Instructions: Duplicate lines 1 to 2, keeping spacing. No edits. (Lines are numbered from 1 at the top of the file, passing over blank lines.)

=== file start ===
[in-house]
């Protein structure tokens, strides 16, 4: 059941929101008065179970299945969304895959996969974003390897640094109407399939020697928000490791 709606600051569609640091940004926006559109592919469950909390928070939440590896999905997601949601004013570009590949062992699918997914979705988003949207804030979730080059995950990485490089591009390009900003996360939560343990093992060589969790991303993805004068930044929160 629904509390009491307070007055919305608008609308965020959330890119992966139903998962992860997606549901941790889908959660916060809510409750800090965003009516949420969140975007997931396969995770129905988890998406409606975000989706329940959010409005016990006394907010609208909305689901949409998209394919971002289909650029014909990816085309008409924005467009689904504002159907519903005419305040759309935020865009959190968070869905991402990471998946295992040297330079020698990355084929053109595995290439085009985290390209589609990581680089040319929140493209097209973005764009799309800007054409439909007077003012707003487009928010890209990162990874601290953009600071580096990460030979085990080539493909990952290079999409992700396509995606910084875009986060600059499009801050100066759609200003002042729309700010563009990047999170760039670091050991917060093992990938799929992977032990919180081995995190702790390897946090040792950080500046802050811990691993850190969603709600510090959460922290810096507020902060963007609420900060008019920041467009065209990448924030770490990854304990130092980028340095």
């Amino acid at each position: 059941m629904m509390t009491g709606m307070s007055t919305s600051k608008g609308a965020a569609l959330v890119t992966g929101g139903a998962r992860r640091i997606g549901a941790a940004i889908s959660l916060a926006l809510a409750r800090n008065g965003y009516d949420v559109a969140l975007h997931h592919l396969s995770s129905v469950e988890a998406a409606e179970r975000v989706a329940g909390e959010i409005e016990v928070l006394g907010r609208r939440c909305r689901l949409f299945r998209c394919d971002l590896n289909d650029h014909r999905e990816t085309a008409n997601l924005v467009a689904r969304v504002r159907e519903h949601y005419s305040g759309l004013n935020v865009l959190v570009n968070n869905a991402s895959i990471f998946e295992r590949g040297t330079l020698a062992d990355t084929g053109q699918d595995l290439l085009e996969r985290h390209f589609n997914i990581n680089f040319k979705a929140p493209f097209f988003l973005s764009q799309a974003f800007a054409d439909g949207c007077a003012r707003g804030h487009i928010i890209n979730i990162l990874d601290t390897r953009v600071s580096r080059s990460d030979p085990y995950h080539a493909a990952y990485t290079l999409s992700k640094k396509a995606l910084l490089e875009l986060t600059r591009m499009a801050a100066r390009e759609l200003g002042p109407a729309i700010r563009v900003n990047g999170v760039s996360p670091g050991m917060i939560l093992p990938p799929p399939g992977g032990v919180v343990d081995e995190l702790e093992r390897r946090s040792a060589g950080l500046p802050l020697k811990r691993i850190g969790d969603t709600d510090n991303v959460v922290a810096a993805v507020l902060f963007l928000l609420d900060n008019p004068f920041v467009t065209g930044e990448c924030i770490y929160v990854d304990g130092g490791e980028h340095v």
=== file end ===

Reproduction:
[in-house]
């Protein structure tokens, strides 16, 4: 059941929101008065179970299945969304895959996969974003390897640094109407399939020697928000490791 709606600051569609640091940004926006559109592919469950909390928070939440590896999905997601949601004013570009590949062992699918997914979705988003949207804030979730080059995950990485490089591009390009900003996360939560343990093992060589969790991303993805004068930044929160 629904509390009491307070007055919305608008609308965020959330890119992966139903998962992860997606549901941790889908959660916060809510409750800090965003009516949420969140975007997931396969995770129905988890998406409606975000989706329940959010409005016990006394907010609208909305689901949409998209394919971002289909650029014909990816085309008409924005467009689904504002159907519903005419305040759309935020865009959190968070869905991402990471998946295992040297330079020698990355084929053109595995290439085009985290390209589609990581680089040319929140493209097209973005764009799309800007054409439909007077003012707003487009928010890209990162990874601290953009600071580096990460030979085990080539493909990952290079999409992700396509995606910084875009986060600059499009801050100066759609200003002042729309700010563009990047999170760039670091050991917060093992990938799929992977032990919180081995995190702790390897946090040792950080500046802050811990691993850190969603709600510090959460922290810096507020902060963007609420900060008019920041467009065209990448924030770490990854304990130092980028340095």